JEAN PHILIPPE: And if you can add maybe just for us, Emmanuel, any particular story of one kid or one teenager or one of those youth community in one village that you feel really proud about what they’ve achieved through the change you are leading with your company.


EMMANUEL:  Yeah, definitely. So this was about three years ago, we had just gotten an award, a grant from the United States African Development Foundation and an impact investment company that’s funded by Shell All On, to essentially power some small businesses in the Niger Delta region, and I remember part of the work was we had to actually meet with the small businesses, you know, get their buy in.  There was a lot of engagement work, and I think we had I believe it was like 14 different micro grids to do in a small amount of time, so, you know, me being the engineer, put my had on and everything, I get on the ground, I was, okay, let’s go talk to all these communities.  And I was like, wait, I’m only one person, I’ve got my partners, three of us.  How are we going to get to 14 different micro grids?  And that was when, you know, one of my partners was like, well, there’s a couple youth interns that we can work with, and we kind of just tell them and train them on how to engage with some of these customers and so on and so forth.  And, honestly, that was like my best weekend in Nigeria, just because it just clicked for us like they all had cellphones, smartphones, which made it really, really easy to leverage that technology and collect that data. So I mean this was actually like a real example of how we were able to leverage the work we were doing with the youth.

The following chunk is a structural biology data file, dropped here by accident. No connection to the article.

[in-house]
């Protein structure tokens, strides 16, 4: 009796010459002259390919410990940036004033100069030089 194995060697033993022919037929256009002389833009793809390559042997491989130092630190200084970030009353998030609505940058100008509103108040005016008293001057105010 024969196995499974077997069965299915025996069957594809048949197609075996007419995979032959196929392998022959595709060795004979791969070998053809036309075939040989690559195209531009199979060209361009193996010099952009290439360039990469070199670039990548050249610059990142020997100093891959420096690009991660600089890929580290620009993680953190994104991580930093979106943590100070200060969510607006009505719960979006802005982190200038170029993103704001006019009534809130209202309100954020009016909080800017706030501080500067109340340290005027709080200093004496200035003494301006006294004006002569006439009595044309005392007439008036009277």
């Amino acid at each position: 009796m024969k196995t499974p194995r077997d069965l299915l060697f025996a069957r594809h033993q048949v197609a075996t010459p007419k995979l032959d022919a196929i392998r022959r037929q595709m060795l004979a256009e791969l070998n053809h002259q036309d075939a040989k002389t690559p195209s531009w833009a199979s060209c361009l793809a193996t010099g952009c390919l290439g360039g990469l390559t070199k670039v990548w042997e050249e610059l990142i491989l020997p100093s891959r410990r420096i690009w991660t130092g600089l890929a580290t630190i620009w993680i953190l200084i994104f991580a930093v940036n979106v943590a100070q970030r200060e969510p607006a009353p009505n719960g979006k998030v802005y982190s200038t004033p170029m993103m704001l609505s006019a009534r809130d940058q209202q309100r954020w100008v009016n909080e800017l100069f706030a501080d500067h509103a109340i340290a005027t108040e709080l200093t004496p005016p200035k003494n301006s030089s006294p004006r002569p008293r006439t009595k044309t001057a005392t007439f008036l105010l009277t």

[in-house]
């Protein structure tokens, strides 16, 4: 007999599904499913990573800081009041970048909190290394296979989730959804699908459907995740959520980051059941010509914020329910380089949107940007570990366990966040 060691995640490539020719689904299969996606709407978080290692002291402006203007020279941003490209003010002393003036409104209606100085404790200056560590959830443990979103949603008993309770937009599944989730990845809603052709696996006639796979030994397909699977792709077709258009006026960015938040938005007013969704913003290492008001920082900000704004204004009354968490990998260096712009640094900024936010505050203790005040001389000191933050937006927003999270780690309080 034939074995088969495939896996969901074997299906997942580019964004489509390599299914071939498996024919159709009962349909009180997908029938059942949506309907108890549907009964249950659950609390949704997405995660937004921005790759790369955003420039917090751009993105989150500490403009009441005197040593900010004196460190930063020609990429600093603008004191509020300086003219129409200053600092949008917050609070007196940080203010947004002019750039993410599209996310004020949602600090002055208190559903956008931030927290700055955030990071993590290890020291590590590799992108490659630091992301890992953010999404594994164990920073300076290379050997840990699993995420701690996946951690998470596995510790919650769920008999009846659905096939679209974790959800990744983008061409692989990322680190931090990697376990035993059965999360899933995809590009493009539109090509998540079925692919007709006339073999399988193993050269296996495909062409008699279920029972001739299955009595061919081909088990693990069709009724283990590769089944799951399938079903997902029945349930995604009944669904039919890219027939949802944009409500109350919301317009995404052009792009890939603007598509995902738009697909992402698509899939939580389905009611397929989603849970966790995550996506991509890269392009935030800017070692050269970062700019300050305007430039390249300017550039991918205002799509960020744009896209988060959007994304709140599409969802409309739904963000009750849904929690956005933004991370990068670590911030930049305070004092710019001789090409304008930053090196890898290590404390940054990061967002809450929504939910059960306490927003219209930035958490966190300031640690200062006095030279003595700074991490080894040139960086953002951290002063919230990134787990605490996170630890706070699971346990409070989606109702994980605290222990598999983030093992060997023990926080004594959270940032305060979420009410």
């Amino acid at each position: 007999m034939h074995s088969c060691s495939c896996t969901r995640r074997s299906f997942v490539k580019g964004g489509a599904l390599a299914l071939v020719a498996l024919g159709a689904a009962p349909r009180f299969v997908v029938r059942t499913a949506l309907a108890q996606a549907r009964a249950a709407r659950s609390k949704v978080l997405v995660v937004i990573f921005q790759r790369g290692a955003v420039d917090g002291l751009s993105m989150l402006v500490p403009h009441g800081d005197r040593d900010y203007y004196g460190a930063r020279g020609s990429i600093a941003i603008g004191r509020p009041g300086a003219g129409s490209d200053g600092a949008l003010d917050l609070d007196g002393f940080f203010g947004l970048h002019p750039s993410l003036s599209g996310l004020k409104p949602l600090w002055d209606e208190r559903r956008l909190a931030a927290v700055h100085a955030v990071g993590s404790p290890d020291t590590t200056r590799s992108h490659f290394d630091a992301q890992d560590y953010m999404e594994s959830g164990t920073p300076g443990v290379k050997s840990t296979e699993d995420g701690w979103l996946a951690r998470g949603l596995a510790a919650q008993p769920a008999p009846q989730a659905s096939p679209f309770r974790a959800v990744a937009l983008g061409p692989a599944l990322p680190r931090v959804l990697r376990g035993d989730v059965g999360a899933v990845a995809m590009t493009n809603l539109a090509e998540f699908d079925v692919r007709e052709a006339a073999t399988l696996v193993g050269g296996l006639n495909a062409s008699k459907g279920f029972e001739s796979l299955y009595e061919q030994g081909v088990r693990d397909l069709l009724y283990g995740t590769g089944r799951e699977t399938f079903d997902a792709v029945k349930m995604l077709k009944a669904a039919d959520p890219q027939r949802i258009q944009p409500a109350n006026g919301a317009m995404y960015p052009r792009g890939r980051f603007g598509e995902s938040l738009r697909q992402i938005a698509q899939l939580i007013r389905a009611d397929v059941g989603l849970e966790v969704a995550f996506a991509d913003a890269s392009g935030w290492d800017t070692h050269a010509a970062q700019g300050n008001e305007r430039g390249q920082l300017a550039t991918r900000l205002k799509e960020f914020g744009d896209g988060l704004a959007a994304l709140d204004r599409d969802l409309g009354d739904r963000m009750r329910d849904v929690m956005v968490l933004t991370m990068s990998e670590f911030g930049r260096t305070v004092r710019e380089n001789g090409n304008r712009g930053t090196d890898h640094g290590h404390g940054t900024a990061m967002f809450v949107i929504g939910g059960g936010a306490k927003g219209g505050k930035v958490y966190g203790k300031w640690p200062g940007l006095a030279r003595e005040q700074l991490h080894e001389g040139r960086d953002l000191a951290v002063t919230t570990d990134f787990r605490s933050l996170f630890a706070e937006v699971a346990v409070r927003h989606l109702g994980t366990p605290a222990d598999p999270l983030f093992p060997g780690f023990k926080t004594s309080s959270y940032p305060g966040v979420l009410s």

JEAN PHILIPPE: Love it. So they became part of the team basically, right?  One team coming together, yeah.  Wonderful. Let’s go to you, Iffat, and maybe share with us a story as well of what has been really driving you all those years.


IFFAT ZAFAR: So I think that I’ll share a very interesting story which happened during COVID. So in a nutshell, Sehat Kahani what it does is that it provides access to people using a telemedicine platform. We have nurses to telemedicine clinics and communities, while for the more urban market, we have a mobile app.  And during COVID, the mobile app’s consumption really grew, and the way you—many of you have Christmas, we have Eid, and I remember this is a night, one night before Eid, and there’s a divorcee woman who calls up and who is suicidal, and she had all those thoughts, and she calls up and gets connected to a physician, and she’s like tomorrow’s Eid, and it’s COVID, and I’m just having such a bad time, and I think I’ll just do it today. And the counselor kept on speaking to her, started to take information, and, at the back end, we started tracking and getting hold of one family member, so that someone would be there, just making sure that she wouldn’t do it, and I think that one night, one online nurse, one online psychologist and just technology probably saved that person, so I think that’s something that I’ll always remember, that we were actually able to make a difference in some one person’s life.


JEAN PHILIPPE: That’s fantastic. You think about all those touches you have and impact you can have with just that one story, one life, but there’s so many others I’m sure that you’re touching through those technical situations and people taking care of those communities.  That’s wonderful. Thank you so much for sharing. Wendy, what about you? What is your kind of story over the past few years?